Reviews Published 7 March 2019

Review: Inside Bitch at Royal Court

27th February - 23rd March

Funny as hell: Nabilah Said writes on Clean Break’s hilarious, but painful exploration of how women are prison are depicted.

Nabilah Said

‘Inside Bitch’ at Royal Court. Photo: Ali Wright

They say comedy is tragedy plus time. And Inside Bitch is funny as hell, buoyed by honest performances by Clean Break Members Lucy Edkins, Jennifer Joseph, TerriAnn Oudjar and Jade Small. But that quippy equation hides real pain, which we get short glimpses of during the performance presented at the Royal Court. It’s a pain that you feel isn’t quite the full story. They are only telling you what they want to tell you.

Conceived by Stacey Gregg and Deborah Pearson, Inside Bitch is billed as a work that challenges the representation of women in prison as seen on screen – bingeable shows like Orange Is The New Black and Locked Up which often peddle stereotypes involving sex, drugs and violence.

The powerhouse four in Inside Bitch take things into their own hands by creating their own show, also titled Inside Bitch. These are powered by their own experiences in prison, where stories involving a paintbrush and a Nescafe jar elevate small, perhaps mundane, details into a heightened, almost cinematic state. The play comprises a loose set of activities that includes playing games, to discussions about what their characters might be, coming up with costumes and merchandise and even reading faux reviews. Its sixty-five minutes move at a fast clip, almost like a frenetic television show, commandeered by assistant director Milli Bhatia, and helped along by assured work of design trio Camilla Clarke (set and costume), Natasha Chivers (lighting) and Ella Wahlström (sound) and video artist Edie Morris. I particularly enjoyed the audience participation (from which emerged the cheeky prison porno, “Behind Bras”), and the inspired use of a sound booth, which amplifies Joseph’s unflinching story involving her children into aching resonance.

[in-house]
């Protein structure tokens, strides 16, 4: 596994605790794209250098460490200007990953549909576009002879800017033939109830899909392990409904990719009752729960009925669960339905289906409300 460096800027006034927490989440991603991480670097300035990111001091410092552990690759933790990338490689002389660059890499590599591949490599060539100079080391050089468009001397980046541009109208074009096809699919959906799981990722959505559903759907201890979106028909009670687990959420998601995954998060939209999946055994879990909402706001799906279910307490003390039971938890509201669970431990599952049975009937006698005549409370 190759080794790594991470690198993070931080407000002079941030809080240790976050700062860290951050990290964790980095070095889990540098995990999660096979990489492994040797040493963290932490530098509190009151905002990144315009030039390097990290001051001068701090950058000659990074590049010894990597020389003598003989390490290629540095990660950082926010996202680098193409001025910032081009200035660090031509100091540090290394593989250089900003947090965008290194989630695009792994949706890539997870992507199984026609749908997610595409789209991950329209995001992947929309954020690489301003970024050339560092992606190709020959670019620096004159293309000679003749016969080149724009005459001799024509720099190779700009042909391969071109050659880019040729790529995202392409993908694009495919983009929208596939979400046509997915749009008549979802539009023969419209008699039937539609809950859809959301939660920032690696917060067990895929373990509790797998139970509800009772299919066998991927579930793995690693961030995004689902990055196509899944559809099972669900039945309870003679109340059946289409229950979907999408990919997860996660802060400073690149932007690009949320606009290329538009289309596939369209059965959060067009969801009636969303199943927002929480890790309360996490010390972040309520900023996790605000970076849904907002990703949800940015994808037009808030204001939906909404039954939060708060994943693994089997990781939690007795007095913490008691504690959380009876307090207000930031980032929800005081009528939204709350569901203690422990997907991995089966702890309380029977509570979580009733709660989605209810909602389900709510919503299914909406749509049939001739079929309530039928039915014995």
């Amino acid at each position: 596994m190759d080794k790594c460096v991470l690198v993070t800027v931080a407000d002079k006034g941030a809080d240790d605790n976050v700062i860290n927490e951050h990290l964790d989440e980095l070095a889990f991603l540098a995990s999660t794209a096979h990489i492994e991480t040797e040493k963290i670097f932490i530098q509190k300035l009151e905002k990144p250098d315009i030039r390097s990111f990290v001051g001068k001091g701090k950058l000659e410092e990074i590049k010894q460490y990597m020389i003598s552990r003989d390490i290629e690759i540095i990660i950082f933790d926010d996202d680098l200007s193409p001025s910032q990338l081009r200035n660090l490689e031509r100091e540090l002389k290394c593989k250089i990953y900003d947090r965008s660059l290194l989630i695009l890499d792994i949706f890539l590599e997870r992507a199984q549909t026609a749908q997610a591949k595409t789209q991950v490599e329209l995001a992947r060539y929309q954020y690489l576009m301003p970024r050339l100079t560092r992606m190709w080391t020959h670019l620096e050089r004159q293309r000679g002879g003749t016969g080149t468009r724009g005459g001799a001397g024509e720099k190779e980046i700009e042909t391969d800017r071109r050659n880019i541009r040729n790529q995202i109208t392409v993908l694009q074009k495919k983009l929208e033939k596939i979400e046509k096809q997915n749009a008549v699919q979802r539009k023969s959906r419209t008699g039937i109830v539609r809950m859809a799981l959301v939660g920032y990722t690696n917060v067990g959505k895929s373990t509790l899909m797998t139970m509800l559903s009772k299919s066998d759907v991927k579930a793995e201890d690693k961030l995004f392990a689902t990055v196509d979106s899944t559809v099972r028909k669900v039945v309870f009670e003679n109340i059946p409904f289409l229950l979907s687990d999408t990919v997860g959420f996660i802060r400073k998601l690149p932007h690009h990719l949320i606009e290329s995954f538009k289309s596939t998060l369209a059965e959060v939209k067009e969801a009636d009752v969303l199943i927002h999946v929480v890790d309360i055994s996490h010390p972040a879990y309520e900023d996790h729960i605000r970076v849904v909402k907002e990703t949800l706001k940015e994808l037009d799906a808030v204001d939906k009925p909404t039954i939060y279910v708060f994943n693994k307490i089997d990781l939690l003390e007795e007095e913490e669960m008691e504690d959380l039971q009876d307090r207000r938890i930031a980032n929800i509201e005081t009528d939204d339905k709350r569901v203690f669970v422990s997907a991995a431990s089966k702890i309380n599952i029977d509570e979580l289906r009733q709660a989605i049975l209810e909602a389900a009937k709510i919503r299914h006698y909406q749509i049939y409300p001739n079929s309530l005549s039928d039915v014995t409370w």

Inside Bitch is equally about power and challenging centres of power, including traditional rules of storytelling. Common tropes are rejected, checklist-style (things like “Butch prison dyke running wing” are met with responses like “no one does that” or “oh yeah”). Monologues get intensely personal, only to be humorously reduced into a component that can fit neatly into a traditional story arc. Characters get catchphrases. It is all wonderfully meta.

It feels like a defence mechanism of sorts, as if the actual truth lies hidden deep within, away from us. Which is understandable, except that I realise that it’s the audience they’re defending themselves against. Which makes us”¦ the enemy.

In the playtext for Inside Bitch (a wonderful companion to the work, containing handwritten notes, artistic and meandering reflections, photos and drawings), Oudjar writes “So with doing Inside Bitch, do you want to judge me just because I’ve been to prison? So you’ve got this outlook on me?”. It adds depth to her unwavering gaze onstage. As someone who has come here as a critic, I feel guilt wash over me. I feel incredibly seen, long after I have left the theatre.

I walk away feeling like I love these women. Their reverse striptease as they put on blinged-out turquoise boiler suits which as it turns out, none of them donned in prison. Their natural chemistry and likeable no-BS attitudes. But I equally feel like they’ve only allowed me to see what they want me to see. This is where they hold the power over their captured audience.

It made me realise that stereotypes continue to exist simply because nobody bothered to check how true they were. It’s a bit like rewatching Seinfeld now and realising that all the drama would have been resolved in minutes if they all had mobile phones. The answer becomes obvious if you just stop and think about it for a second.

Inside Bitch, then, is the antidote to kerfuffles that have happened recently in TV and theatre, with conversations around Living With The Lams and All In A Row erupting in close succession. It is about letting people tell their own story, in whatever form they like. It is listening. It is understanding that using the right language matters. That #RepresentationMatters. It might even be admitting that sometimes, you are the enemy. But that doesn’t mean you are beyond redemption.

Inside Bitch is on at Royal Court Theatre until 23rd March. More info and tickets here.


Nabilah Said is a contributor to Exeunt Magazine

Review: Inside Bitch at Royal Court Show Info

Written by Conceived by Stacey Gregg and Deborah Pearson and devised with the cast

Cast includes Lucy Edkins, Jennifer Joseph, TerriAnn Oudjar and Jade Small



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